Jerusalem: Church of the Pater Noster

Jerusalem: Church of the Pater Noster

The Church of the Pater Noster, is a partially reconstructed Roman Catholic ch…moreThe Church of the Pater Noster, is a partially reconstructed Roman Catholic church located on the Mount of Olives, north of the Tombs of the Prophets, in Jerusalem. It stands on the traditional site of Christ's teaching of the Lord's Prayer. (Luke 11:2-4) Emperor Constantine built a church over a cave here in 4th century, and this has been partially reconstructed. Plaques in the cloister bear the Lord's Prayer in 62 different languages. The church is unroofed and has steps that lead into a grotto where some Christians believe that Jesus revealed to his disciples his prophesy of the destruction of Jerusalem and the second coming. Unfortunately the cave containing the grotto partially collapsed when it was discovered in 1910. The church is located in the At-Tur district of Jerusalem which has a population of about 18,000 mostly Muslim Arabs, with a small Christian minority. less

Jerusalem : Church of the Holy Sepulchre

Jerusalem : Church of the Holy Sepulchre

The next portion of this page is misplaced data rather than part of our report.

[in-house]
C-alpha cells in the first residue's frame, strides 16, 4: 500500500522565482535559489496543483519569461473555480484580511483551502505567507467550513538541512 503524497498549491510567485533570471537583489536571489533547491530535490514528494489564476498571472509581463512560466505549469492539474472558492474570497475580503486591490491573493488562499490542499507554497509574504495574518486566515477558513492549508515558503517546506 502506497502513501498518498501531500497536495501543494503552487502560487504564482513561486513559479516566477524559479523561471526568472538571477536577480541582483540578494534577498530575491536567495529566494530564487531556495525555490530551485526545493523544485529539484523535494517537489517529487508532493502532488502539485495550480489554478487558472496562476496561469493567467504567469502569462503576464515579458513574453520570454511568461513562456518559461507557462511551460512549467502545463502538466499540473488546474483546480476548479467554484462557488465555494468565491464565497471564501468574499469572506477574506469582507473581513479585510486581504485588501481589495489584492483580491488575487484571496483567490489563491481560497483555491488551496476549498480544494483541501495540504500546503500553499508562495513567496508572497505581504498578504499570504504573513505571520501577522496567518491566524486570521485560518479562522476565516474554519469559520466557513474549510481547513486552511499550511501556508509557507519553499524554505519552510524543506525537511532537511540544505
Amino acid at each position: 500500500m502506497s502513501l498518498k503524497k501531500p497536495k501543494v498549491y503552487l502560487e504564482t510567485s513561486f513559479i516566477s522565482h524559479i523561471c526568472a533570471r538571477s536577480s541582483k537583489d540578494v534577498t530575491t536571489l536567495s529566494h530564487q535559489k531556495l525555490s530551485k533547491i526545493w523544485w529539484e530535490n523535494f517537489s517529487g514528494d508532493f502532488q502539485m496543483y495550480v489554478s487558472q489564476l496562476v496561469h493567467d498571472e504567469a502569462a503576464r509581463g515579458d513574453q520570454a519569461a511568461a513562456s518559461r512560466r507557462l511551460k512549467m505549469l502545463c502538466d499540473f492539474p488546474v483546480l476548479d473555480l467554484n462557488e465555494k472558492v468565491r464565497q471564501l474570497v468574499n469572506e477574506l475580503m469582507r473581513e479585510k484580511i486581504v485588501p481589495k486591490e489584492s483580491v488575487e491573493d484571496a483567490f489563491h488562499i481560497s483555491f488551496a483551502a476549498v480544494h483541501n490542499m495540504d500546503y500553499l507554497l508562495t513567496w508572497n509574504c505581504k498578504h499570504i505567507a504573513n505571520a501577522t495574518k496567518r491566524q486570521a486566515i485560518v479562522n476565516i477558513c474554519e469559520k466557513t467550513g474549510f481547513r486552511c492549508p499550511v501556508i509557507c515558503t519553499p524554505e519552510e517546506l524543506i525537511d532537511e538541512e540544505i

The Church of the Holy Sepulchre, or the Church of the Resurrection by Eastern …moreThe Church of the Holy Sepulchre, or the Church of the Resurrection by Eastern Christians, is a church within the Christian Quarter of the walled Old City of Jerusalem. The site is venerated as Golgotha (the Hill of Calvary), where Jesus was crucified, and is said also to contain the place where Jesus was buried (the Sepulchre). The church has been a paramount – and for many Christians the most important – pilgrimage destination since at least the 4th century, as the purported site of the resurrection of Jesus. Today it also serves as the headquarters of the Greek Orthodox Patriarch of Jerusalem, while control of the building is shared between several Christian churches and secular entities in complicated arrangements essentially unchanged for centuries. Today, the church is home to Eastern Orthodoxy, Oriental Orthodoxy and Roman Catholicism. Anglican and Protestant Christians have no permanent presence in the church and some regard the alternative Garden Tomb, elsewhere in Jerusalem, as the true place of Jesus's crucifixion and resurrection. On the south side of the altar is a stairway climbing to Calvary (Golgotha), traditionally regarded as the site of Jesus' crucifixion and the most lavishly decorated part of the church. The main altar there belongs to the Greek Orthodox, which contains The Rock of Calvary (12th Station of the Cross). The rock can be seen under glass on both sides of the altar, and beneath the altar there is a hole said to be the place where the cross was raised. Due to the significance of this, it is the most visited site in the Holy Sepulchre. The Roman Catholics (Franciscans) have an altar to the side, The Chapel of the Nailing of the Cross (11th Station of the Cross). On the left of the altar, towards the Eastern Orthodox chapel, there is a statue of Mary, believed to be working wonders (the 13th Station of the Cross, where Jesus' body was removed from the cross and given to his family). Beneath the Calvary and the two chapels there, on the main floor, there is The Chapel of Adam. According to tradition, Jesus was crucified over the place where Adam's skull was buried. The Rock of Calvary is seen cracked through a window on the altar wall, the crack traditionally being said to be caused by the earthquake that occurred when Jesus died on the cross, and being said by more critical scholars to be the result of quarrying against a natural flaw in the rock. Just inside the entrance is The Stone of Anointing, also known as The Stone of Unction, which tradition claims to be the spot where Jesus' body was prepared for burial by Joseph of Arimathea. However, this tradition is only attested since the crusader era, and the present stone was only added in the 1810 reconstruction. The Rotunda is located beneath the larger of the church's two domes. In the centre of the Rotunda is the chapel called The Edicule, which contains the Holy Sepulchre itself. The Edicule has two rooms. The first one holds The Angel's Stone, a fragment of the stone believed to have sealed the tomb after Jesus' burial. The second one is the tomb itself. Under the status quo, the Eastern Orthodox, Roman Catholic, and Armenian Apostolic Churches all have rights to the interior of the tomb. The church is a UNESCO World Heritage site. less